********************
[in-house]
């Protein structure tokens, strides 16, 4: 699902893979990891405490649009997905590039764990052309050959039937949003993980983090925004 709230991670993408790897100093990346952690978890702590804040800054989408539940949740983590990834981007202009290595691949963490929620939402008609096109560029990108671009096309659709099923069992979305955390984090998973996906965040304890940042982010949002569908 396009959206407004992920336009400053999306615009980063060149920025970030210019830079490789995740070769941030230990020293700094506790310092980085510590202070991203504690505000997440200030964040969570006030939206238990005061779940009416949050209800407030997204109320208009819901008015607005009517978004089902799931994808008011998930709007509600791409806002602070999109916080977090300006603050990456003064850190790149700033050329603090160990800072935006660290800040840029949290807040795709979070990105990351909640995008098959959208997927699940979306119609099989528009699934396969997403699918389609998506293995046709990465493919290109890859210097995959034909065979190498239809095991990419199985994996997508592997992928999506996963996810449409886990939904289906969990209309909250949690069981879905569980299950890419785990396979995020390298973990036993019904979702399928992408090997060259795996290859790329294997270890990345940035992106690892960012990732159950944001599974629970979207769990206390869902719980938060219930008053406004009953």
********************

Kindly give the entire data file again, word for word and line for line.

[in-house]
């Protein structure tokens, strides 16, 4: 699902893979990891405490649009997905590039764990052309050959039937949003993980983090925004 709230991670993408790897100093990346952690978890702590804040800054989408539940949740983590990834981007202009290595691949963490929620939402008609096109560029990108671009096309659709099923069992979305955390984090998973996906965040304890940042982010949002569908 396009959206407004992920336009400053999306615009980063060149920025970030210019830079490789995740070769941030230990020293700094506790310092980085510590202070991203504690505000997440200030964040969570006030939206238990005061779940009416949050209800407030997204109320208009819901008015607005009517978004089902799931994808008011998930709007509600791409806002602070999109916080977090300006603050990456003064850190790149700033050329603090160990800072935006660290800040840029949290807040795709979070990105990351909640995008098959959208997927699940979306119609099989528009699934396969997403699918389609998506293995046709990465493919290109890859210097995959034909065979190498239809095991990419199985994996997508592997992928999506996963996810449409886990939904289906969990209309909250949690069981879905569980299950890419785990396979995020390298973990036993019904979702399928992408090997060259795996290859790329294997270890990345940035992106690892960012990732159950944001599974629970979207769990206390869902719980938060219930008053406004009953």